These days, my social connections get a little worried when I haven’t posted a sock picture in a few days (#tedsockie), and I’m as likely to be asked about my socks by a CMO or CEO as I am by an online acquaintance. Most people are willing, or even anxious, to join in on a sock photo—my socked feet next to theirs—and let me share it with the sock-loving public.

 

Ted Rubin

Ted is a leading Social Marketing Strategist, Keynote Speaker, Brand Evangelist and Acting CMO of Brand Innovators and in March 2009 started publicly using and evangelizing the term ROR: Return on Relationship™.

 

 

Check out! Influencer Interview with The Modern Marketer: Matt Heinz

Influencer Interview with The Modern Marketer: Matt Heinz

We are in the search for our next influencer interviewee,

we would love to read your suggestions. Comment below!

 

Learn more sales and marketing tips on The Savvy Marketer’s Blog

 

How to Handle The 5 Common Sales Objections in IT Selling
Marketing Troubleshooting: What To Do When A Campaign Goes Wrong
Selling Software and Services: A Short Guide to SaaS Marketing

SOCIAL INFLUENCERS: The Powers-That-Be [Slides]

Social Influencers The powers that be

Just for fun, I wanted to list some of the more popular social media influencers and thought leaders and find their nearest superhero counterparts. While I found it exciting and would allow me to stray – even just for a bit – from the usually serious stuff, I was faced with a conundrum: which superhero group will I compare these people to?

DC? Marvel? Will it be an eclectic mix that will also include some characters from Japanese manga (who gets to be Goku?)? The questions are endless.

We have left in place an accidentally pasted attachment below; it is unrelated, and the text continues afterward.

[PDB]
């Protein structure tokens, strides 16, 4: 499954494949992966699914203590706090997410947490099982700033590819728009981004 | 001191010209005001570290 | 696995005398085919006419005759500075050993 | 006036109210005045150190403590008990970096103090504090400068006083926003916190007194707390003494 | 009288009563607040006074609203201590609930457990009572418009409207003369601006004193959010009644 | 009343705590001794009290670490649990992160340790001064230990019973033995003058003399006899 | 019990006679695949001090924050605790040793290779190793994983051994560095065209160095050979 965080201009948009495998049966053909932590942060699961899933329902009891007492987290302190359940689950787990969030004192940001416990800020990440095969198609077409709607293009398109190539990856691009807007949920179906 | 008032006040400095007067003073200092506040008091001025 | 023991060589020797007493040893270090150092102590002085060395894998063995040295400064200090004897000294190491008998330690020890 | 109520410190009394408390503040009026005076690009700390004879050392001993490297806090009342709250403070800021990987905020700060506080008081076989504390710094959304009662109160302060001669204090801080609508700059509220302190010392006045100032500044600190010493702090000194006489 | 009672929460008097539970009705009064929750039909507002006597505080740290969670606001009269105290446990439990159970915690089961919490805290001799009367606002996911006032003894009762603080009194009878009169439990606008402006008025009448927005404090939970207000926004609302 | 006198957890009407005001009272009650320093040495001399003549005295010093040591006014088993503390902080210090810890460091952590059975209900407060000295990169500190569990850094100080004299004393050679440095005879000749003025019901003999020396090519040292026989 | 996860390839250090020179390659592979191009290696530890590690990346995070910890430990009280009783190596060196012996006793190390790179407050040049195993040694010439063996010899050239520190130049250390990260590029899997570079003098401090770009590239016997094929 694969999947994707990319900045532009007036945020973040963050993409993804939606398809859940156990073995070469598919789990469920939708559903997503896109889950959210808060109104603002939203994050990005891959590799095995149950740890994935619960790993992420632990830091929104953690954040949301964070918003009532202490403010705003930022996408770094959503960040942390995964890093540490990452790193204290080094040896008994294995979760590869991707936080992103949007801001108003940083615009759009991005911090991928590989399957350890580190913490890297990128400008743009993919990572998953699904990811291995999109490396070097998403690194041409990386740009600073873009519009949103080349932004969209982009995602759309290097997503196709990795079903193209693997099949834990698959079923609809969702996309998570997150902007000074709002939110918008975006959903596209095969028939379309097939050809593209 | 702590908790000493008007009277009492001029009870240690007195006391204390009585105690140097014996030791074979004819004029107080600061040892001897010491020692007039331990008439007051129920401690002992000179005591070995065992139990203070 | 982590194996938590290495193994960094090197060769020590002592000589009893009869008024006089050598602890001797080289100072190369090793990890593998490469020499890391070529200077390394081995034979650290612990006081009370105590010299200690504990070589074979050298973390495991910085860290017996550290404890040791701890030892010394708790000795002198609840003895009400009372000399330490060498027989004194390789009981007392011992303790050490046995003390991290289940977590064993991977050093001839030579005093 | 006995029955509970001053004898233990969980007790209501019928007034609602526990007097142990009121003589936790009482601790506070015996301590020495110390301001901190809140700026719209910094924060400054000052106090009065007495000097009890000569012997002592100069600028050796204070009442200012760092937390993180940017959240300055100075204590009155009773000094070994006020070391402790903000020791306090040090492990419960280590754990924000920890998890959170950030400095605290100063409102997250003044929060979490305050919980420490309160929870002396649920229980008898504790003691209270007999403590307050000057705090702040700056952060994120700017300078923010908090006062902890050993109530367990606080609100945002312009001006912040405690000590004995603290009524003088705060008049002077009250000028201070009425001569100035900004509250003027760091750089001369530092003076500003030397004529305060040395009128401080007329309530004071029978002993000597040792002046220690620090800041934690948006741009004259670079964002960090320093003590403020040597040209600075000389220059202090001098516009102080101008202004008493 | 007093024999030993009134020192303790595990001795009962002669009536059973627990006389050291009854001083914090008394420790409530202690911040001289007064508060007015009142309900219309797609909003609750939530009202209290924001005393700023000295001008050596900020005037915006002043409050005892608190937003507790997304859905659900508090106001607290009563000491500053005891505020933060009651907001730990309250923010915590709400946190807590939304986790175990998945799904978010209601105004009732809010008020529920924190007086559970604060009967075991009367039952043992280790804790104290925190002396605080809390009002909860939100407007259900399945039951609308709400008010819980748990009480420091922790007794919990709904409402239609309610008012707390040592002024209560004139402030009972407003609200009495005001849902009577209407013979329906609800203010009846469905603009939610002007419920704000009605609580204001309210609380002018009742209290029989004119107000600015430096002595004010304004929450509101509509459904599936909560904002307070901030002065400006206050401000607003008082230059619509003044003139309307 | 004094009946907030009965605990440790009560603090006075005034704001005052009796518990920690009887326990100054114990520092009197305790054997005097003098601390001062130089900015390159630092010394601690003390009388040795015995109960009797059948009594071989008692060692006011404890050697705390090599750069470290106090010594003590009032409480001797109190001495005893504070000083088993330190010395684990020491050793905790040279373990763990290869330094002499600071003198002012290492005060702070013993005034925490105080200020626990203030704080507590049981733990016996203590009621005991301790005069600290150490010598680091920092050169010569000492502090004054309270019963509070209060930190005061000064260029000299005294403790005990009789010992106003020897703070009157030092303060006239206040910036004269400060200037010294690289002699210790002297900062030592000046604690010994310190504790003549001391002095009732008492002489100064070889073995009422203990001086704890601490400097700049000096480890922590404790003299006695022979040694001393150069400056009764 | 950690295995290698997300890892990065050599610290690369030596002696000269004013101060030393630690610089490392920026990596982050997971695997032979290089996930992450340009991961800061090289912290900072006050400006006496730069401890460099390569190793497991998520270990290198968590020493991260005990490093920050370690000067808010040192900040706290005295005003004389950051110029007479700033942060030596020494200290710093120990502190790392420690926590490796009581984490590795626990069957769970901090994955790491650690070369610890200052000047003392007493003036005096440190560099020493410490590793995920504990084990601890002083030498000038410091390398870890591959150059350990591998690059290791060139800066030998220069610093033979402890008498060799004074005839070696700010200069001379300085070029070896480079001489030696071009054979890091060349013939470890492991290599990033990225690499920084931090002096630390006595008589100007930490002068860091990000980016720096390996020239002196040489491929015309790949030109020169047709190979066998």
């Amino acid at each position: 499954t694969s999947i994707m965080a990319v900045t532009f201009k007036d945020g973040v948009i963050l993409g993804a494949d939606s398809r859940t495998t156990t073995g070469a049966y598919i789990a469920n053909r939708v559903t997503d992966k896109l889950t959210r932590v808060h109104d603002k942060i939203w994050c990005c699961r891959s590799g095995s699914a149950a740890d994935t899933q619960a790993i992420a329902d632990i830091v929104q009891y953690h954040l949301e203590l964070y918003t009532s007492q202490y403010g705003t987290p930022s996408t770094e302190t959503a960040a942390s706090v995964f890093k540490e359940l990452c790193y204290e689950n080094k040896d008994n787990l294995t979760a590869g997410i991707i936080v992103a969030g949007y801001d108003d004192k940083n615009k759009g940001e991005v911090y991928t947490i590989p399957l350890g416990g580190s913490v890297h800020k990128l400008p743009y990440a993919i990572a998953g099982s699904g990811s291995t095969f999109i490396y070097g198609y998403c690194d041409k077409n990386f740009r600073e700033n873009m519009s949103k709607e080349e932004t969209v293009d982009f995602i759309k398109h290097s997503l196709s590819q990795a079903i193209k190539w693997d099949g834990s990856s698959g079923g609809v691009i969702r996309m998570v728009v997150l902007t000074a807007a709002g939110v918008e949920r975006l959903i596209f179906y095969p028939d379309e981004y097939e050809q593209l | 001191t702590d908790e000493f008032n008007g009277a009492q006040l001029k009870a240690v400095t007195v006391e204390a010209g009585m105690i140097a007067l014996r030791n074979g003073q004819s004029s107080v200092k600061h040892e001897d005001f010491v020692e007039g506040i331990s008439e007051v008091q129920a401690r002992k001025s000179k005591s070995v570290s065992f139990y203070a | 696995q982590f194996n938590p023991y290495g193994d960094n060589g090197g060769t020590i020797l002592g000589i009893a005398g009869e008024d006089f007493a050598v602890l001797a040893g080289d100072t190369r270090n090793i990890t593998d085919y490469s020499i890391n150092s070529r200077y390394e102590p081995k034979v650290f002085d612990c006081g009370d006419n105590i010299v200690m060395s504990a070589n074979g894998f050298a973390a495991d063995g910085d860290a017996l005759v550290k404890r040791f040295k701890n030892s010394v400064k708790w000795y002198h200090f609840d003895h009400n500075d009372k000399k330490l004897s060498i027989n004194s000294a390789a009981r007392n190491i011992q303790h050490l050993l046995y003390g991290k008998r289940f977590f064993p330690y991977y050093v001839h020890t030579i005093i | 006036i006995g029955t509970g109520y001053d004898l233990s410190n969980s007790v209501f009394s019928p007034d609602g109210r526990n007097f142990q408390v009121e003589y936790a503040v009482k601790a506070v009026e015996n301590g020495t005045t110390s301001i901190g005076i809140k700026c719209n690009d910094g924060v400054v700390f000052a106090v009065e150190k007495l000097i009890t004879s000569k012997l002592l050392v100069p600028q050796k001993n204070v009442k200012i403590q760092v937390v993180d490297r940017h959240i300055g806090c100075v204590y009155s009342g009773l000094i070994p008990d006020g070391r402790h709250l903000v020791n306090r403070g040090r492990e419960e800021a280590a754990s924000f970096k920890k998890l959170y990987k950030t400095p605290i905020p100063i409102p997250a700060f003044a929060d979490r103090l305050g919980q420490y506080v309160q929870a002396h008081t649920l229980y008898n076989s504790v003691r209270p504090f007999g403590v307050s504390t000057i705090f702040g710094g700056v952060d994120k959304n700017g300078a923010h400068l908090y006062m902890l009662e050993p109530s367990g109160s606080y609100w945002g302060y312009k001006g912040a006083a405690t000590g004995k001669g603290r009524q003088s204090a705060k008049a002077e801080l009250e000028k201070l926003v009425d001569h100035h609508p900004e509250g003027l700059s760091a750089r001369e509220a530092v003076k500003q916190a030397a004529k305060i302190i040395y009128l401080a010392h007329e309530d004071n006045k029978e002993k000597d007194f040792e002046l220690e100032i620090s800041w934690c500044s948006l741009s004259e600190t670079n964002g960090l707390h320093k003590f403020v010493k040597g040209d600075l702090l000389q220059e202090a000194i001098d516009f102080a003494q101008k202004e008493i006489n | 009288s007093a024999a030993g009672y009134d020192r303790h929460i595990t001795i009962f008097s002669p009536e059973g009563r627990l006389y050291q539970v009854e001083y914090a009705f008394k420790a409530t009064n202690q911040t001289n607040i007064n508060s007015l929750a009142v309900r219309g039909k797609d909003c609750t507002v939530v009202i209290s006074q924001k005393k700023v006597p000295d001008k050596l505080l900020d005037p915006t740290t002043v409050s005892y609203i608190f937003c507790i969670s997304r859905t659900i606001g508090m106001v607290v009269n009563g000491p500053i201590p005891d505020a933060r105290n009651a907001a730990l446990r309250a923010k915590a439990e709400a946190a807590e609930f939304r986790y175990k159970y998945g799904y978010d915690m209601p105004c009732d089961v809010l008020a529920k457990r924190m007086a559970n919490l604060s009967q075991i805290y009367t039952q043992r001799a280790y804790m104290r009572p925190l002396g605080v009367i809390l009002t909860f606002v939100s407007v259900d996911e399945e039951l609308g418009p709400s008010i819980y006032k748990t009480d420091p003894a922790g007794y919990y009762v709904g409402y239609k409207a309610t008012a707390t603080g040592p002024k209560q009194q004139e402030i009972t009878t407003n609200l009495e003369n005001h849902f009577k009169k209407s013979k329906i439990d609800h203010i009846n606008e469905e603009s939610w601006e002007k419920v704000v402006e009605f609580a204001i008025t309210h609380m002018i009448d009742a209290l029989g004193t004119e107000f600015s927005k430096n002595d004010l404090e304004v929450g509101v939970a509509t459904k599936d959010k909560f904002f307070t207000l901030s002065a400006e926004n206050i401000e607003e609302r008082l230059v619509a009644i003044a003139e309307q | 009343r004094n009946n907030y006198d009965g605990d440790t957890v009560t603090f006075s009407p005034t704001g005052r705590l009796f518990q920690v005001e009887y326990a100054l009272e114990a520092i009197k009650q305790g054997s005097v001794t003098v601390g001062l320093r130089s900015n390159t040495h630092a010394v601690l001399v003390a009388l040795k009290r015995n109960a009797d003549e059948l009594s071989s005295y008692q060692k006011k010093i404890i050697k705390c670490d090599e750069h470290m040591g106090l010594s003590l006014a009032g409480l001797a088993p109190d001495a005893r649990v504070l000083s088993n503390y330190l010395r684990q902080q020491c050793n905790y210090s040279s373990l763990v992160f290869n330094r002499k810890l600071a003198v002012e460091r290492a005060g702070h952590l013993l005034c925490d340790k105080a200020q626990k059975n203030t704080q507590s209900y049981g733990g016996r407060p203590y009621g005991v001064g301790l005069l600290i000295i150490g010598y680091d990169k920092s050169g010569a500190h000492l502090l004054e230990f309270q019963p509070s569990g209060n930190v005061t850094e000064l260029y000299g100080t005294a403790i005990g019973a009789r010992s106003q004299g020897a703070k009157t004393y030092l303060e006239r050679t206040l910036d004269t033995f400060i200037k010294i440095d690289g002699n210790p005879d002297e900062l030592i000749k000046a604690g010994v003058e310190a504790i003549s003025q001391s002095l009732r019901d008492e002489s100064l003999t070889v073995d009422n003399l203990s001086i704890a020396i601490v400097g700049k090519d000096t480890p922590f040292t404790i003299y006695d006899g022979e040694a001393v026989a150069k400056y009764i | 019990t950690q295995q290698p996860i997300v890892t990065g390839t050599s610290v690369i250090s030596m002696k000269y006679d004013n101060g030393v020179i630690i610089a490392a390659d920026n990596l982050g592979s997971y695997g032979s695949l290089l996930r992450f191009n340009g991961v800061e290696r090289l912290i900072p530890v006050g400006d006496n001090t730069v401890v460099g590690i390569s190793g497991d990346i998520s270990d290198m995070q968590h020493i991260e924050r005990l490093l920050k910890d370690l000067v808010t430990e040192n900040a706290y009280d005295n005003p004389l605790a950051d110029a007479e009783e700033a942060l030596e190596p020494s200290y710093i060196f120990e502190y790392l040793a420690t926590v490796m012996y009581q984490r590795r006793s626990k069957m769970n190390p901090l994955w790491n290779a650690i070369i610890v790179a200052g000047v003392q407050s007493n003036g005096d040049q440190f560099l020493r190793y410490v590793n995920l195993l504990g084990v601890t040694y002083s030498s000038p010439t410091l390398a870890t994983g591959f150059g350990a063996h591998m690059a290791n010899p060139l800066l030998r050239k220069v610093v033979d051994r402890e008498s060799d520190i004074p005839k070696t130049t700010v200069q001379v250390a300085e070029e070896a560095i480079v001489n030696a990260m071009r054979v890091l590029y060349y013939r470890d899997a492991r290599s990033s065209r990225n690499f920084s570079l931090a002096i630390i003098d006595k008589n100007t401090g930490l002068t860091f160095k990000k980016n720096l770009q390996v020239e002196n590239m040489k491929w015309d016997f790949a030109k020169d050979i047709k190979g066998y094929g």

I was leaning towards Marvel since I have always been more of a Marvel fan than anything else, when I asked myself: What makes a superhero, well, super?

Many people would say it’s the power to do things that go far beyond the skills of normal humans. You know, like self-regeneration, being invisible, flying, and dodging bullets. The problem with this is, it discounts an entire category of heroes – those without ingrained powers. But then again, there are some people (outside of Bruce Wayne and Tony Stark) who, despite not having super powers, still have a huge impact not only in the lives of people but in society in general.

I mean, if you can convince people to think along your line of thinking or lead them to make a critical decision that affects the lives of thousands of others, then you must be the superhero-kind-of-powerful, right?

So I conceded to my inner self. These people may not fly or shape-shift or move things with their minds, but individually (and metaphorically), they move other people.

Collectively, they shake the world. They are the world of marketing’s powers-that-be.   


Disclaimer:

These influencers are categorized according to perceived strengths, weaknesses, and other intangibles only the writer understands. The “weakness” part is supposed to be a joke – it is not  meant to poke fun at any person on the list. More importantly, the opinions are of the writer’s himself and does not represent that of his company.


If you look at the numbers, social influencers don’t need any more attention. Between them, there are already millions of followers who view their original, enticing digital content, which in turn help shape consumers’ purchasing decisions. Imagine how much cash they move!

But, we mortals can never have too much of a good thing, so we bring them back.